Defining Contextualism: The Modern Approach to Statutory Interpretation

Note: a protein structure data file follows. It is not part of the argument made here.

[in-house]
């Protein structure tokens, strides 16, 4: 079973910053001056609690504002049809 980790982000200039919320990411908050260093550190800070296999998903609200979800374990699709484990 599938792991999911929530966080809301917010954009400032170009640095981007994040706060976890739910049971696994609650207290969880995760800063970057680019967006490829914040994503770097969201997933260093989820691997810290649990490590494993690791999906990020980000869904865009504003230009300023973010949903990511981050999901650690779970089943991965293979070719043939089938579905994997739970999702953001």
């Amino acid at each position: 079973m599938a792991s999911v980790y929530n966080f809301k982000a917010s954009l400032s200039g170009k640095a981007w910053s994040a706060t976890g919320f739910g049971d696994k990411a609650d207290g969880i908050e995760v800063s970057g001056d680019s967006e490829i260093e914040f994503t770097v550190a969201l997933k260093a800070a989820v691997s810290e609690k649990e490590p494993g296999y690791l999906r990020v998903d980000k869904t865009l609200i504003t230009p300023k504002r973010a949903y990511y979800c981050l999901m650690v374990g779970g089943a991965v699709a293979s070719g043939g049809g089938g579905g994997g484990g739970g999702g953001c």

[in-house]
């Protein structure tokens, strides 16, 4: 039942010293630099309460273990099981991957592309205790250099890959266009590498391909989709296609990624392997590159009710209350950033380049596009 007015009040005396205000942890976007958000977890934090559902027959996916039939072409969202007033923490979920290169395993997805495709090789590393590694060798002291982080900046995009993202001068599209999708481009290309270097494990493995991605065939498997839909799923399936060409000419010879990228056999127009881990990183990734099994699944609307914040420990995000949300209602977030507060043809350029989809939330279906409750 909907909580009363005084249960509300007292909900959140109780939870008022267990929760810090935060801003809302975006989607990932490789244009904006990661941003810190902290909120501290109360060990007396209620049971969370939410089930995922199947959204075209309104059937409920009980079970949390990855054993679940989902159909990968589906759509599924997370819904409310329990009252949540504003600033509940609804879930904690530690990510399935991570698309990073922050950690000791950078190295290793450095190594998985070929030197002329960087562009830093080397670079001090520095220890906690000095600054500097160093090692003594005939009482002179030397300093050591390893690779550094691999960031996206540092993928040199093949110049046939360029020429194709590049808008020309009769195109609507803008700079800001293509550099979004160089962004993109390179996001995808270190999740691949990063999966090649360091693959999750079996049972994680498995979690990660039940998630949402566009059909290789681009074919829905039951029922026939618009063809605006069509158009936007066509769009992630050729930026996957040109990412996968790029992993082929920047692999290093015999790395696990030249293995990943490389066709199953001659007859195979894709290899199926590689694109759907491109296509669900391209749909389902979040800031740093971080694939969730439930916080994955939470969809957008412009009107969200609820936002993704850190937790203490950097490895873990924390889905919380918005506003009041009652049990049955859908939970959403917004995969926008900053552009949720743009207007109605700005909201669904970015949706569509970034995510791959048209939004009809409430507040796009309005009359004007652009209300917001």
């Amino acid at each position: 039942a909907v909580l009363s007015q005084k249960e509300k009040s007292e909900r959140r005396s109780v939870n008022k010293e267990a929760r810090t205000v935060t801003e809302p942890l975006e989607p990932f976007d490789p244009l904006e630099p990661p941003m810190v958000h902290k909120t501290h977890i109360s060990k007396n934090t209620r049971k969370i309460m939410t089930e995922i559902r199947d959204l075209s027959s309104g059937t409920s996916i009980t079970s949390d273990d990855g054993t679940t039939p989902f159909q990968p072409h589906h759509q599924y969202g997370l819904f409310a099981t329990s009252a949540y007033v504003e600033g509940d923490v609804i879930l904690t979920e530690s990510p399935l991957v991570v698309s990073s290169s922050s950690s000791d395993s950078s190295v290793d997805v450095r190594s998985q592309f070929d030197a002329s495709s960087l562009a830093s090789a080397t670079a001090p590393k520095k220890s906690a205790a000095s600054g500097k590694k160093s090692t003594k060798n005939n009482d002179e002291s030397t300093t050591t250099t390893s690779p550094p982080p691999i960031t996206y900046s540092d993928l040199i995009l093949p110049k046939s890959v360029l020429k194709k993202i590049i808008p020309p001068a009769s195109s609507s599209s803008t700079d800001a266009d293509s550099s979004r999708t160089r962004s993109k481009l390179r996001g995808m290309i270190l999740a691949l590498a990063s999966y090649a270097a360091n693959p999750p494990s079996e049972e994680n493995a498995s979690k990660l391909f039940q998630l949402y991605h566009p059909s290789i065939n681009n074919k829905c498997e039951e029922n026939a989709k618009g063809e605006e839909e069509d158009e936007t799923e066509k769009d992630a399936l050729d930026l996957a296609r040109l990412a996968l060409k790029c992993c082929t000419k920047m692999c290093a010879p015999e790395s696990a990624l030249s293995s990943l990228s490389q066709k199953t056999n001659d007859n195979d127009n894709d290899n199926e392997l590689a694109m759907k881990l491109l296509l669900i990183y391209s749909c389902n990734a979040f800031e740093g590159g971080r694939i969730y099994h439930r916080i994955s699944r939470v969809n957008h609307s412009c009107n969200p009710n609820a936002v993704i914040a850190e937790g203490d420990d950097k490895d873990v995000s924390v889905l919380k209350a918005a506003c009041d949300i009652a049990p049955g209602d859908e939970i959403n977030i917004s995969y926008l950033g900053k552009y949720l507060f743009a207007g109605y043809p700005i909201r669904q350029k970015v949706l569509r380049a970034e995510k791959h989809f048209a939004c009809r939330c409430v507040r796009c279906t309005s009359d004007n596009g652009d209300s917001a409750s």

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The idea that the interpretation of legislation (‘statutory interpretation’) is nothing more than a miscellany of canons is widely held. But it is misleading. Encircling the canons and sitting underneath the intention of Parliament is the approach of contextualism. It is not just a buzz word. In the paper I set out some of contextualism’s general principles. They suggest (among other things): that regard to the context is essential; that the context is layered and can be approached sequentially; that it involves close attention to the text; that it involves critical examination of arguments; that it is a multifactorial and not an answer-based process; and that it is text-based. Therefore, if we look beyond the everyday canons, the beginnings of a structure to the law and practice is evident. Statutory interpretation may be broad and deep and variegated, as Lord Wilberforce once famously said. But, as I endeavour to show, it does not lack a general approach — contextualism.